3 Page 3 of 10 or (4) knowingly makes, uses or causes to be made or used, a false record or statement to conceal, avoid or decrease an obligation to pay or transmit money or property to the Government, is liable to the United States Government for a civil penalty of not less than $5,000 and not more than $10,000, plus 3 times the amount of damages which the Government sustains because of the act of that person (b) For purposes of this section, the terms knowing and knowingly mean that a person, with respect to information (1) has actual knowledge of the information; (2) acts in deliberate ignorance of the truth or falsity of the information; or (3) acts in reckless disregard of the truth or falsity of the information, and no proof of specific intent to defraud is required. While the FCA imposes liability only when the claimant acts knowingly, it does not require that the person submitting the claim have actual knowledge that the claim is false. A person who acts in reckless disregard or in deliberate ignorance of the truth or falsity of the information also can be found liable under the Act. In sum, the FCA imposes liability on any person who submits a claim to the federal government that he or she knows (or should know) is false. An example may be a physician who submits a bill to Medicare for medical services she knows she has not provided. The FCA also imposes liability on an individual who may knowingly submit a false record in order to obtain payment from the government. An example of this may include a government contractor who submits records that he knows (or should know) are false and that indicate compliance with certain contractual or regulatory requirements. The third area of liability includes those instances in which someone may obtain money from the federal government to which he may not be entitled and then uses the false statements or records in order to retain the money. An example of this so-called reverse false claim may include a hospital that obtains interim payments from Medicare throughout the year and then knowingly files a false cost report at the end of the year in order to avoid making a refund to the Medicare program. In addition to its substantive provisions, the FCA provides that private parties may bring an action on behalf of the United States, 31 U.S.C (b). These private parties, known as qui tam relators, may share in a percentage of the proceeds from an FCA action or settlement.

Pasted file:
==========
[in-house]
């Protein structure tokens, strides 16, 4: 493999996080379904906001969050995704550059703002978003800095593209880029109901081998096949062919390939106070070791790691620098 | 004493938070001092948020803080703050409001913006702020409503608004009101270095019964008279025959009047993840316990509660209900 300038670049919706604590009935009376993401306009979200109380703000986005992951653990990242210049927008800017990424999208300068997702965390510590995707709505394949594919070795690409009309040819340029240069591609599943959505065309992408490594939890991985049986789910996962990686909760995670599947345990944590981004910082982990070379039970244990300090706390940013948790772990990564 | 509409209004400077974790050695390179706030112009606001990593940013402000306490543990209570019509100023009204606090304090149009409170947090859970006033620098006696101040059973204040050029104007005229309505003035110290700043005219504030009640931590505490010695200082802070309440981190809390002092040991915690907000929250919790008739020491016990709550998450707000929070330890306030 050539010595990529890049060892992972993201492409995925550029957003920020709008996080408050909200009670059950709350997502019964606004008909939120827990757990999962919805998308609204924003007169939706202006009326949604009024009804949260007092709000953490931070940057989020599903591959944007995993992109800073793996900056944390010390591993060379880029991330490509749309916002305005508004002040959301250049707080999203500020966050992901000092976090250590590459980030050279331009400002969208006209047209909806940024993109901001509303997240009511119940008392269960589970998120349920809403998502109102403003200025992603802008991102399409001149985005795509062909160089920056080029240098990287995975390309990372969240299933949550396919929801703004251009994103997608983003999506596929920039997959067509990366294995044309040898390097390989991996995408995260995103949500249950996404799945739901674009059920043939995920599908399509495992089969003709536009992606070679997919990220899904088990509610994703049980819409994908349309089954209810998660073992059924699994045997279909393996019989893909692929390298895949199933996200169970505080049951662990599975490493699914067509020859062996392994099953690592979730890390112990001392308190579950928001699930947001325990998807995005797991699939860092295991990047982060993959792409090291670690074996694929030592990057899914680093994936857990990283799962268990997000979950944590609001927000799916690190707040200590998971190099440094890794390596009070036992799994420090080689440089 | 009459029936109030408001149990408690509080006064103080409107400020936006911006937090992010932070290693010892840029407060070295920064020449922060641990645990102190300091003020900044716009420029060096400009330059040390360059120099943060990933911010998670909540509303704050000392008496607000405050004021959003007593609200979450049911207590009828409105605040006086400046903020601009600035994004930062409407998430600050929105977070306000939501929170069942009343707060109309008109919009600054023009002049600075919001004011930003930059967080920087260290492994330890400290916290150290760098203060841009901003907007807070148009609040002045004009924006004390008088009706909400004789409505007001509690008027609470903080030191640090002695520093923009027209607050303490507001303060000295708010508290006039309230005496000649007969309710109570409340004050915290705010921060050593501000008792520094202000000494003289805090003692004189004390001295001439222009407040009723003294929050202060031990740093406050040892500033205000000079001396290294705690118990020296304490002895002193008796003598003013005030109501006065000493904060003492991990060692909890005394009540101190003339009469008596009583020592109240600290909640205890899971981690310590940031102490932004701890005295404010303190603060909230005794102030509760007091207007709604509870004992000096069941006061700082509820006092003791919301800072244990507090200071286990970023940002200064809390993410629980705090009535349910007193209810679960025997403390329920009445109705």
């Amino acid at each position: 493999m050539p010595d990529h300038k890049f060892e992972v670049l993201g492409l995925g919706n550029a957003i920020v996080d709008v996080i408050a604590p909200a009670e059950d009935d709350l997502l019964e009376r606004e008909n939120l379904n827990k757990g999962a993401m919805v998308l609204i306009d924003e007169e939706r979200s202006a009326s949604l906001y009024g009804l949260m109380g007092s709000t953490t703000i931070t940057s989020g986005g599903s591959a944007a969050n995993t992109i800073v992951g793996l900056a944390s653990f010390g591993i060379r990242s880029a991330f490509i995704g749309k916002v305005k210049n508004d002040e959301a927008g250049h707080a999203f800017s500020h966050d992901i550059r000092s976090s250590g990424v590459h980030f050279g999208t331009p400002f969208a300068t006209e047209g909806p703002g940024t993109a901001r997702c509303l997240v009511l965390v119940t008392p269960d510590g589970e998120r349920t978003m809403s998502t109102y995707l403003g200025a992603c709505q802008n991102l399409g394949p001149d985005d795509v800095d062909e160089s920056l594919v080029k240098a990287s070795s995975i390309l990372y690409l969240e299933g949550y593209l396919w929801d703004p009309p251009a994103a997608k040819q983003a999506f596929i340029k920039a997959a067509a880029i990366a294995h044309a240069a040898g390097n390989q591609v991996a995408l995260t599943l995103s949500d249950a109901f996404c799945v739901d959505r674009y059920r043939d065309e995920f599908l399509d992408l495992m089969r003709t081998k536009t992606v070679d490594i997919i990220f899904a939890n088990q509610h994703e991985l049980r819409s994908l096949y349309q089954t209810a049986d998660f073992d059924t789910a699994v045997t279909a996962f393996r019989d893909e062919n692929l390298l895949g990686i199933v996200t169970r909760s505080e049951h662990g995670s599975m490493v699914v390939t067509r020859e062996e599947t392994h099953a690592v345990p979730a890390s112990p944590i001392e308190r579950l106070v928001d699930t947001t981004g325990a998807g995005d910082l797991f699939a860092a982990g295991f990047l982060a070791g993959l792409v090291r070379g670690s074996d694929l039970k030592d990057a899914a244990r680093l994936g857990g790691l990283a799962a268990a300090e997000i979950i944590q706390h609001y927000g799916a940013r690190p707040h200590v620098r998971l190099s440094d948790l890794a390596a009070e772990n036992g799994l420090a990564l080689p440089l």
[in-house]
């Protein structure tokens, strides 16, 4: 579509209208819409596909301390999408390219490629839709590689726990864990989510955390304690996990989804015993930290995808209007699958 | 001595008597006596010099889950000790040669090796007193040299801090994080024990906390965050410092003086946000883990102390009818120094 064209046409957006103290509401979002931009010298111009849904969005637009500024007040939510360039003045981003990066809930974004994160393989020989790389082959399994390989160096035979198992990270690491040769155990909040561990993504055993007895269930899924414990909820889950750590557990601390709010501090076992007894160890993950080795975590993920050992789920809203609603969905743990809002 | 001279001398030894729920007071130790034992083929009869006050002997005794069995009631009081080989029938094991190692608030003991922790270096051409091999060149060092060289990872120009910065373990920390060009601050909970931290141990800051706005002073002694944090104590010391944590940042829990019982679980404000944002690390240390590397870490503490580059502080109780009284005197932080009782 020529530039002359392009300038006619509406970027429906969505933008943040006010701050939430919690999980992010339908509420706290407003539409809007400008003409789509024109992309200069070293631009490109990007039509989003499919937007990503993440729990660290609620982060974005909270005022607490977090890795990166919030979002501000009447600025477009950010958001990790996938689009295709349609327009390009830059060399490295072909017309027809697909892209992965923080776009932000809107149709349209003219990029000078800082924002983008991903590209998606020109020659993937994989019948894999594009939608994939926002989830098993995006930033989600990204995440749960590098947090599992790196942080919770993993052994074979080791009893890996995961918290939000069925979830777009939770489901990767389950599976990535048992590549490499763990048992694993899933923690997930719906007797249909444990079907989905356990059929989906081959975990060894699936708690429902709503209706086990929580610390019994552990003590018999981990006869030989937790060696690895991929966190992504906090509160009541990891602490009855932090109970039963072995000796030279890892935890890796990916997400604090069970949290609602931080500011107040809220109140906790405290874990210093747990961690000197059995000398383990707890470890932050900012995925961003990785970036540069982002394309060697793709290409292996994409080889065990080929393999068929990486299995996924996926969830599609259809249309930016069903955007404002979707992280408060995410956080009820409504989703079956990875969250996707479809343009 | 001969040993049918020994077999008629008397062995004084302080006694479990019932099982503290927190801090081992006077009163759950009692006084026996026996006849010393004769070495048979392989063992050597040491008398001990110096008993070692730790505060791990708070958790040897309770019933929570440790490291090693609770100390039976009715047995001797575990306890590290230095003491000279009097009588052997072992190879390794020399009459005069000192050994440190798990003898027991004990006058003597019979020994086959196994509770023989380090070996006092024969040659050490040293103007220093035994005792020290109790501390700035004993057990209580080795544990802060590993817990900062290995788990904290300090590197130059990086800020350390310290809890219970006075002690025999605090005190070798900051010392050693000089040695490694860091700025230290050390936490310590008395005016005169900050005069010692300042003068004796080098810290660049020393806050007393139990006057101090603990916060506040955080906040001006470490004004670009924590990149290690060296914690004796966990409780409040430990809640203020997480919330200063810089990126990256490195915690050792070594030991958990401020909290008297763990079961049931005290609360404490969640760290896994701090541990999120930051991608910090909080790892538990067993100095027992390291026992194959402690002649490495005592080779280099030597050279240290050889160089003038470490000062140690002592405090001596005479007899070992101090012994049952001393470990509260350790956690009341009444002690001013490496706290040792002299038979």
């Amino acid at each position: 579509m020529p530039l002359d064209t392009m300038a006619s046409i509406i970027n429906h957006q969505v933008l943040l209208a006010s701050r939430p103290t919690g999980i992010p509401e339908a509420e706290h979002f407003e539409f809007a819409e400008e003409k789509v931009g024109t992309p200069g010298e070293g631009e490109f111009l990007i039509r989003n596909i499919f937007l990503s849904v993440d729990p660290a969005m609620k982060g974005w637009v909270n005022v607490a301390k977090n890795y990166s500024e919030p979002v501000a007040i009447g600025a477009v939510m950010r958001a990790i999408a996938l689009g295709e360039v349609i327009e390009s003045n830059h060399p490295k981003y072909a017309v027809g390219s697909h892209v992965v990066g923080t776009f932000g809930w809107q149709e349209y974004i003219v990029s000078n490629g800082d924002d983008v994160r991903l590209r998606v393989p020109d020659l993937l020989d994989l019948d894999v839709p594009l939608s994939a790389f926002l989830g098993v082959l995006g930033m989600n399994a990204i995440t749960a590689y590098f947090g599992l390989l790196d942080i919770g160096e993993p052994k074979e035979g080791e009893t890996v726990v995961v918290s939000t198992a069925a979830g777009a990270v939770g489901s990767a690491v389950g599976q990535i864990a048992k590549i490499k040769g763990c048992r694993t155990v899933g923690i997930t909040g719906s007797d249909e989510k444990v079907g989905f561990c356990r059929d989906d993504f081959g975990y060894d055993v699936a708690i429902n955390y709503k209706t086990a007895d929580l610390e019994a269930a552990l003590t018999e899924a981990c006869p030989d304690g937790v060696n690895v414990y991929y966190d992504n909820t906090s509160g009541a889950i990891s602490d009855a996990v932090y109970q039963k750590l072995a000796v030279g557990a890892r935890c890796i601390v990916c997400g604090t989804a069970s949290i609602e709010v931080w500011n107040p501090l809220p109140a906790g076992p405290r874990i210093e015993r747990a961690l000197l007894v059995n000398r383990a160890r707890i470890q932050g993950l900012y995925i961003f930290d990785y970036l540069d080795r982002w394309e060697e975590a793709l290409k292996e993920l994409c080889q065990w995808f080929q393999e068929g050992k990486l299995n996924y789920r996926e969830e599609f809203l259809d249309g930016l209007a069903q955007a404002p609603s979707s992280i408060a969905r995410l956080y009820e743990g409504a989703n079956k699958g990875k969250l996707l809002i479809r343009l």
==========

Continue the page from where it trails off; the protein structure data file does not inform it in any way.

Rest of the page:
4 Page 4 of 10 Section 3730(d)(1) of the FCA provides, with some exceptions, that a qui tam relator, when the Government has intervened in the lawsuit, shall receive at least 15 percent but not more than 25 percent of the proceeds of the FCA action depending upon the extent to which the relator substantially contributed to the prosecution of the action. When the Government does not intervene, section 3730(d)(2) provides that the relator shall receive an amount that the court decides is reasonable and shall not be less than 25 percent and not more than 30 percent. Administrative Remedies for False Claims (31 U.S.C ) This statute allows for administrative recoveries by federal agencies. If a person submits a claim that the person knows is false or contains false information, or omits material information, then the agency receiving the claim may impose a penalty of up to $5,000 for each claim. The agency may also recover twice the amount of the claim. Unlike the FCA, a violation of this law occurs when it is submitted, not when it is paid. Also, unlike the FCA, the determination of whether a claim is false, and the imposition of fines and penalties are made by the administrative agency, not by prosecution in the federal court system. II. NEW YORK STATE LAWS New York False Claims Act (State Finance Law, ) The New York False Claims Act closely tracks the Federal FCA. It imposes penalties and fines on individuals and entitles that file false or fraudulent claims for payment from any state or local government, including health care programs such as Medicaid. The penalty for filing a false claim is $6,000-$12,000 per claim and the recoverable damages are between two and three times the value of the amount falsely received. In addition, the false claim filer may have to pay the government s legal fees. The Act allows private individuals to file lawsuits in state court, just as if they were state or local government parties. If the suit eventually concludes with payments back to the government, the person who started the case can recover 25-30% of the proceeds if the government did not participate in the suit or 15-25% if the government did participate in the suit.